CUMULATIVE TRAUMAS AND RISK THRESHOLDS: 12-MONTH PTSD IN THE WORLD MENTAL HEALTH (WMH) SURVEYS
Article first published online: 27 AUG 2013
© 2013 Wiley Periodicals, Inc.
Depression and Anxiety
Focus on PTSD
Volume 31, Issue 2, pages 130–142, February 2014
How to Cite
Karam, E. G., Friedman, M. J., Hill, E. D., Kessler, R. C., McLaughlin, K. A., Petukhova, M., Sampson, L., Shahly, V., Angermeyer, M. C., Bromet, E. J., de Girolamo, G., de Graaf, R., Demyttenaere, K., Ferry, F., Florescu, S. E., Haro, J. M., He, Y., Karam, A. N., Kawakami, N., Kovess-Masfety, V., Medina-Mora, M. E., Browne, M. A. O., Posada-Villa, J. A., Shalev, A. Y., Stein, D. J., Viana, M. C., Zarkov, Z. and Koenen, K. C. (2014), CUMULATIVE TRAUMAS AND RISK THRESHOLDS: 12-MONTH PTSD IN THE WORLD MENTAL HEALTH (WMH) SURVEYS. Depress. Anxiety, 31: 130–142. doi: 10.1002/da.22169
Dr. Kessler has been a consultant for Analysis Group, GlaxoSmithKline Inc., Kaiser Permanente, Merck & Co, Inc., Ortho-McNeil Janssen Scientific Affairs, Pfizer Inc., Sanofi-Aventis Groupe, Shire US Inc., SRA International, Inc., Takeda Global Research & Development, Transcept Pharmaceuticals Inc., Wellness and Prevention, Inc., and Wyeth-Ayerst; has served on advisory boards for Eli Lilly & Company, Mindsite, and Wyeth-Ayerst; and has had research support for his epidemiological studies from Analysis Group Inc., Bristol-Myers Squibb, Eli Lilly & Company, EPI-Q, Ortho-McNeil Janssen Scientific Affairs., Pfizer Inc., Sanofi-Aventis Groupe, and Shire US, Inc. He owns stock in Datastat, Inc. Dr. Demyttenaere has served on advisory boards for, speaker bureaus for, and has research grants from Astra Zeneca, Eli Lilly, GSK, Lundbeck, Takeda, Servier. Dr. Haro has been a consultant and served on speaker bureaus for Eli Lilly and Co., has board memberships at Lundbeck and Roche, and has had research support from GlaxoSmithKline. Dr. Kawakami has been a part-time physician at the Riken Institute, a consultant for Junpukai Foundation and the Sekisui Corporation, has served on speaker bureaus for GlaxoSmithKline, Ezai, and Pfizer, received royalties from Fujitsu Software Technologies, Ltd., Chuo-Hoki-Shuppan, Igaku-Shoin, Kyobundo, Life Science, Maruzen, Nanko-do, and Nanzan-do, and has received research support from Fujitsu Software Technologies, Ltd. Dr. Stein has been a consultant for Servier and Biocodex.
- Issue published online: 27 JAN 2014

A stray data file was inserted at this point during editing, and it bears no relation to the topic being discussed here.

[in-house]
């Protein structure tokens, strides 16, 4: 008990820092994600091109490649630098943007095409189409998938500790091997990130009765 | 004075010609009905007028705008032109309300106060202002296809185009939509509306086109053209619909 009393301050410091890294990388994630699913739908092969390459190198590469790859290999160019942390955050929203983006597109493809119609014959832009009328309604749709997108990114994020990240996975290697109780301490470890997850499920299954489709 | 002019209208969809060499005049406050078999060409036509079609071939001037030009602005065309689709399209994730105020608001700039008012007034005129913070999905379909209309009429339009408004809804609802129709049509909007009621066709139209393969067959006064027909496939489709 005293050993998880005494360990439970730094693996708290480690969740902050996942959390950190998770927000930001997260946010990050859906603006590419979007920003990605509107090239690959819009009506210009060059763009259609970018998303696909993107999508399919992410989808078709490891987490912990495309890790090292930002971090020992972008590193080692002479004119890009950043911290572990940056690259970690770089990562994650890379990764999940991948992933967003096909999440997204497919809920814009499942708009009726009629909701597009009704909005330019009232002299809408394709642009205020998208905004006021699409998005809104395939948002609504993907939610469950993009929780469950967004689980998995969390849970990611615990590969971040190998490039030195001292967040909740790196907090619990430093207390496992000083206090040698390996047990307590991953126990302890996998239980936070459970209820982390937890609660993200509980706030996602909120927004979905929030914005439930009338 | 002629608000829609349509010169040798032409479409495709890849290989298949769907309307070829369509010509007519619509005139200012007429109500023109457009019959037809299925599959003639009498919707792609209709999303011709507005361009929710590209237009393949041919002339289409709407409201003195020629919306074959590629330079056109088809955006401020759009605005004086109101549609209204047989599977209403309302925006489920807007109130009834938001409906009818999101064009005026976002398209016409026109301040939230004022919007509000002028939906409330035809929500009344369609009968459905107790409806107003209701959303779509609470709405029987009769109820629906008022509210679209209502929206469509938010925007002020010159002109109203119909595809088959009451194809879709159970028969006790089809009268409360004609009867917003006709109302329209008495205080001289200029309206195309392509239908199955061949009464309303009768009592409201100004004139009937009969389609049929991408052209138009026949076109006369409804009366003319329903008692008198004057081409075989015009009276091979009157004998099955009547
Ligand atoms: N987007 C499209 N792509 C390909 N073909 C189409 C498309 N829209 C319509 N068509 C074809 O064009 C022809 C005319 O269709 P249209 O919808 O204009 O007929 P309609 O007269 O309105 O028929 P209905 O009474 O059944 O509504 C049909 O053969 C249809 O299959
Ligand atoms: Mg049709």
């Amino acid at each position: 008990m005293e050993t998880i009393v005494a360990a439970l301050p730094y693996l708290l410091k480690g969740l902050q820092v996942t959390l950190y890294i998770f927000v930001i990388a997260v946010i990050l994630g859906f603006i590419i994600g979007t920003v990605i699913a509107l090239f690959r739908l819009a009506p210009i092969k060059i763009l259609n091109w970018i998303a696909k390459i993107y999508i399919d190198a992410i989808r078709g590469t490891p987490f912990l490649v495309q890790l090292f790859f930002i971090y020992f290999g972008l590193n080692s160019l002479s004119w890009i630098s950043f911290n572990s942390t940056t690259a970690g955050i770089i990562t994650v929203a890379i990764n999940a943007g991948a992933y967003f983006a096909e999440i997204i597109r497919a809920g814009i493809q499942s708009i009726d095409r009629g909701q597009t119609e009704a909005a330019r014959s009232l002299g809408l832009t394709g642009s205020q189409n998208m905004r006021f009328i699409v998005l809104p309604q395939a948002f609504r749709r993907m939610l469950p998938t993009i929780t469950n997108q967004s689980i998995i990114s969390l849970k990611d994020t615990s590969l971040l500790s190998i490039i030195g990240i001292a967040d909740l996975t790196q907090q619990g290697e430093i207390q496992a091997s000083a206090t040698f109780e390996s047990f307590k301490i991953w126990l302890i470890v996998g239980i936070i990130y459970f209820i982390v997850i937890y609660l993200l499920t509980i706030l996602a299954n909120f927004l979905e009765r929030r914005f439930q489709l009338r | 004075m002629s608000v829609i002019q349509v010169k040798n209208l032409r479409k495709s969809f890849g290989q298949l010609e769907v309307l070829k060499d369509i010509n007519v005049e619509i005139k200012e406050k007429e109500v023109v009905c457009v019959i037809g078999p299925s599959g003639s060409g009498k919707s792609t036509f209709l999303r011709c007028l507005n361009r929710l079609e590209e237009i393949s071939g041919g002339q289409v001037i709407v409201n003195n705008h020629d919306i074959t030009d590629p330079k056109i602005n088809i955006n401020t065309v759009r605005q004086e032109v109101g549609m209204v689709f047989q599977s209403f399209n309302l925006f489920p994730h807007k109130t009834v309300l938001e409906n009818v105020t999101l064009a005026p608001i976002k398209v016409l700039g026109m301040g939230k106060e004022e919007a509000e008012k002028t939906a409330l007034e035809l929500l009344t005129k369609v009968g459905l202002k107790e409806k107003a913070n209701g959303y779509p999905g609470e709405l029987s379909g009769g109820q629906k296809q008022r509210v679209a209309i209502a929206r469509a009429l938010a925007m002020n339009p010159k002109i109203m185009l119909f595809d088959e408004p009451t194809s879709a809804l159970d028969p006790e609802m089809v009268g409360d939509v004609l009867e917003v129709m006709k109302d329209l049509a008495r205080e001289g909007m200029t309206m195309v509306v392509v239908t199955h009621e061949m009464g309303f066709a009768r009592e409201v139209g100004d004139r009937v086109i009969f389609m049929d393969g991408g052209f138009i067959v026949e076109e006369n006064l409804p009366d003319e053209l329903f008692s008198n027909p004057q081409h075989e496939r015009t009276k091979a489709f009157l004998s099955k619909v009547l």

- Article first published online: 27 AUG 2013
- Manuscript Accepted: 13 JUL 2013
- Manuscript Revised: 3 JUL 2013
- Manuscript Received: 26 NOV 2012
- National Institute of Mental Health. Grant Number: R01 MH070884
- US Public Health Service. Grant Numbers: R13-MH066849, R01-MH069864, R01 DA016558, R01-MH093612
- Fogarty International Center. Grant Number: FIRCA R03-TW006481
- functional impairment;
- World Mental Health Surveys;
Clinical research suggests that posttraumatic stress disorder (PTSD) patients exposed to multiple traumatic events (TEs) rather than a single TE have increased morbidity and dysfunction. Although epidemiological surveys in the United States and Europe also document high rates of multiple TE exposure, no population-based cross-national data have examined this issue.
Data were analyzed from 20 population surveys in the World Health Organization World Mental Health Survey Initiative (n = 51,295 aged 18+). The Composite International Diagnostic Interview (3.0) assessed 12-month PTSD and other common DSM-IV disorders. Respondents with 12-month PTSD were assessed for single versus multiple TEs implicated in their symptoms. Associations were examined with age of onset (AOO), functional impairment, comorbidity, and PTSD symptom counts.
19.8% of respondents with 12-month PTSD reported that their symptoms were associated with multiple TEs. Cases who associated their PTSD with four or more TEs had greater functional impairment, an earlier AOO, longer duration, higher comorbidity with mood and anxiety disorders, elevated hyperarousal symptoms, higher proportional exposures to partner physical abuse and other types of physical assault, and lower proportional exposure to unexpected death of a loved one than cases with fewer associated TEs.
A risk threshold was observed in this large-scale cross-national database wherein cases who associated their PTSD with four or more TEs presented a more “complex” clinical picture with substantially greater functional impairment and greater morbidity than other cases of PTSD. PTSD cases associated with four or more TEs may merit specific and targeted intervention strategies.